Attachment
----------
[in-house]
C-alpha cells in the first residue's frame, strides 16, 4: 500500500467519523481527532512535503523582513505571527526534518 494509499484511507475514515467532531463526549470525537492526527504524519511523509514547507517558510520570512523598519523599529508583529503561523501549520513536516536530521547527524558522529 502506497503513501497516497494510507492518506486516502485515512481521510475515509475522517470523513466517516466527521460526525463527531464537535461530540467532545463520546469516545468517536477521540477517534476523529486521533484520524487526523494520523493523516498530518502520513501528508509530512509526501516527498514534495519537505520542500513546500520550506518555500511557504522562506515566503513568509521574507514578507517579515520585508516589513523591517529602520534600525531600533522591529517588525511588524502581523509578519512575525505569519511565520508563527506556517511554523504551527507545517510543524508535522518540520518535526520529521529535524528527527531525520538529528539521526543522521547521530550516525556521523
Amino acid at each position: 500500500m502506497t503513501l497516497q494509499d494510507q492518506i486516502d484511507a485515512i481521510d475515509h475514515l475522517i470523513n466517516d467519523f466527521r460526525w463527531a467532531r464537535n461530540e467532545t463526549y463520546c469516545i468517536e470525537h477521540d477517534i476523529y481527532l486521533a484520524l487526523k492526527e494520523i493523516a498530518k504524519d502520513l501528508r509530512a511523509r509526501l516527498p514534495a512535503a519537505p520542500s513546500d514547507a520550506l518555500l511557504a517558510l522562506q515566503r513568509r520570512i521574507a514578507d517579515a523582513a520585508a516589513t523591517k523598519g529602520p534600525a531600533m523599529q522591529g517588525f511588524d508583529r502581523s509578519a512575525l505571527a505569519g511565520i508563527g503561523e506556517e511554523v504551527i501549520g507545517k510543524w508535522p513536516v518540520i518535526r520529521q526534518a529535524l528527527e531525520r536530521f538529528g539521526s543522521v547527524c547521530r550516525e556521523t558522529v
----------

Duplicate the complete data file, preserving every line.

[in-house]
C-alpha cells in the first residue's frame, strides 16, 4: 500500500467519523481527532512535503523582513505571527526534518 494509499484511507475514515467532531463526549470525537492526527504524519511523509514547507517558510520570512523598519523599529508583529503561523501549520513536516536530521547527524558522529 502506497503513501497516497494510507492518506486516502485515512481521510475515509475522517470523513466517516466527521460526525463527531464537535461530540467532545463520546469516545468517536477521540477517534476523529486521533484520524487526523494520523493523516498530518502520513501528508509530512509526501516527498514534495519537505520542500513546500520550506518555500511557504522562506515566503513568509521574507514578507517579515520585508516589513523591517529602520534600525531600533522591529517588525511588524502581523509578519512575525505569519511565520508563527506556517511554523504551527507545517510543524508535522518540520518535526520529521529535524528527527531525520538529528539521526543522521547521530550516525556521523
Amino acid at each position: 500500500m502506497t503513501l497516497q494509499d494510507q492518506i486516502d484511507a485515512i481521510d475515509h475514515l475522517i470523513n466517516d467519523f466527521r460526525w463527531a467532531r464537535n461530540e467532545t463526549y463520546c469516545i468517536e470525537h477521540d477517534i476523529y481527532l486521533a484520524l487526523k492526527e494520523i493523516a498530518k504524519d502520513l501528508r509530512a511523509r509526501l516527498p514534495a512535503a519537505p520542500s513546500d514547507a520550506l518555500l511557504a517558510l522562506q515566503r513568509r520570512i521574507a514578507d517579515a523582513a520585508a516589513t523591517k523598519g529602520p534600525a531600533m523599529q522591529g517588525f511588524d508583529r502581523s509578519a512575525l505571527a505569519g511565520i508563527g503561523e506556517e511554523v504551527i501549520g507545517k510543524w508535522p513536516v518540520i518535526r520529521q526534518a529535524l528527527e531525520r536530521f538529528g539521526s543522521v547527524c547521530r550516525e556521523t558522529v